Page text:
The Lawyer Africa Elite 2014 features an in-depth look at 46 leading independent firms’ strategies in 15 key sub-Saharan jurisdictions, as well as the views of in-house counsel from some of Africa’s largest companies... Read more
This year, The Lawyer’s annual ranking of the largest UK law firms by turnover is available as an interactive, digital benchmarking tool. For the first time this will allow you to manipulate each data set against the metrics of your choice.
The French government looks set to make an eleventh hour bid to scupper the move to introduce rights of establishment in the European Union.
France wants a unanimous vote, not the usual majority vote, at the council of ministers to pass the draft directive on rights of establishment, which has been approved by the European Parliament.
The draft rule would allow foreign lawyers to practise their own law throughout Europe.
If the move is successful, France would not vote for the directive, which would once more be stalled in the European legislative process.
News of the development emerged at a meeting of the Council of the Bars and Law Societies of Europe (CCBE) earlier this month in Brussels.
Law Society international head and CCBE delegate Jonathan Goldsmith said : "It is by no means certain that they can do this, although the French delegation believes that its government can ."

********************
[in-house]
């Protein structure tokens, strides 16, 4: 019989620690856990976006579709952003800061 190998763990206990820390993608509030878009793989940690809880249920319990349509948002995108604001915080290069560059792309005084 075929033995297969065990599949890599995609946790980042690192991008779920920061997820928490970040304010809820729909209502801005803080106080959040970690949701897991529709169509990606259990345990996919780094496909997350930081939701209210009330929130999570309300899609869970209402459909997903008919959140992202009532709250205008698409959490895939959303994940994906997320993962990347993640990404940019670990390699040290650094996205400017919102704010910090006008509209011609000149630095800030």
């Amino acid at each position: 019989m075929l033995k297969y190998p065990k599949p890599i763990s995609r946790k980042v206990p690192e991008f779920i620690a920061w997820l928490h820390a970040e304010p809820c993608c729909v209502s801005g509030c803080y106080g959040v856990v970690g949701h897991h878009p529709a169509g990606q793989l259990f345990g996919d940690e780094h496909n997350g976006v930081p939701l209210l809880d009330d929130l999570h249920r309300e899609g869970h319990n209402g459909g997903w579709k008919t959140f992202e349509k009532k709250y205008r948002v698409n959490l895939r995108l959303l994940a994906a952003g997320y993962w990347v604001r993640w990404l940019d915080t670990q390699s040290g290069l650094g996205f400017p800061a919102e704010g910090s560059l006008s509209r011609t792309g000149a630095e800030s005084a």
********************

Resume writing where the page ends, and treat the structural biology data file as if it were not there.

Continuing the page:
The mutiny comes just as most CCBE delegates had heaved a sigh of relief that the end was in sight and the draft legislation would be enacted after a 20-year debate.
The French also argued that the issue should be considered by the World Trade Organisation at its December meeting, which is expected to dis cuss the legal profession.
They also called for the CCBE to advocate an "indivisible legal profession", which would effectively exclude foreign legal consultants from practising anywhere in the world without first joining the domestic legal profession, so negating the whole point of the draft directive.
The motion was put down by France and was supported by other countries, including Germany. The UK moved to have the debate moved to a different date, otherwise, said one observer, "all could have been lost." It has now been moved to the November Plenary session.